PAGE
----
Shouting to one another in order to be heard above the storm, I assured my wife that, no matter how bad the weather, there was always at least one idiotic couple out on the beach walking their dog or taking a stroll.

"Yes," she replied, "only this time, it's us."

Looking straight into the tempest proved difficult but I doggedly enjoyed watching the pounding foam while struggling to keep upright on the scree. My wife, bless her, made no complaint; but then, she's British, and used to such things.

Satisfied at having enjoyed yet another "British Experience" we made our way to the bus office. I barely had enough time to pull back my hood and shed half a quart of water onto their lobby floor when the kindly lady behind the desk handed me my pass.

"I thought this was lost."

The woman smiled. "The bus driver turned it in. We were waiting for you to call us."

"Well, I was waiting for you to send it to me!"

She nodded and continued smiling, fully convinced she had done the right thing in holding on to an expensive and indispensable item with my name and address clearly visible on it until I showed up to claim it, never thinking I might want it back but was too busy holding down a job to come all the way . . .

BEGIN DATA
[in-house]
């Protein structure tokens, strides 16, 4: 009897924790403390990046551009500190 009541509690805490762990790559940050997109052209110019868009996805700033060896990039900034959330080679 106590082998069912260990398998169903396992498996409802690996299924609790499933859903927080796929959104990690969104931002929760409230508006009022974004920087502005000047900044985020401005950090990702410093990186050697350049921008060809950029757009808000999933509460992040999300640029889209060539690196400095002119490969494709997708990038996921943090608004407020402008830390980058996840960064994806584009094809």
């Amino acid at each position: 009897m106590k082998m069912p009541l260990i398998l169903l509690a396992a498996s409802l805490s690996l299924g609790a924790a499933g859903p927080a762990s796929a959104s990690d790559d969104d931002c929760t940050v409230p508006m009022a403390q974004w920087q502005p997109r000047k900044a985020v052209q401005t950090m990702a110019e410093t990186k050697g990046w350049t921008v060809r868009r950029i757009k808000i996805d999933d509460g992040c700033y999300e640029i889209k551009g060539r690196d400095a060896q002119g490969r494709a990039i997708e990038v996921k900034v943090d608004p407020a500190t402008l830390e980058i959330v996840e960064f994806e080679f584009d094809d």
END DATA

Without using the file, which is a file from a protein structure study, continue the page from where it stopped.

"Thank you," my wife said, escorting me, and my bus pass, back into the storm. Back in our flat, towelled dry and enjoying a cup of tea, I continued my rant.

". . . all that money wasted, all that time, what were they thinking . . . "

"We're British," my wife said, "it's just the way we are."

Then she switched on the TV where the local newscaster, reporting on location about the storm, was interviewing a couple out on the beach casually walking their dog.

About the Author

Mike Harling is an American who unexpectedly found himself living in England. He maintains a website where he posts humorous articles about expat life and has recently produced a book titled Postcards From Across the Pond.

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First Published: Sep 13, 2008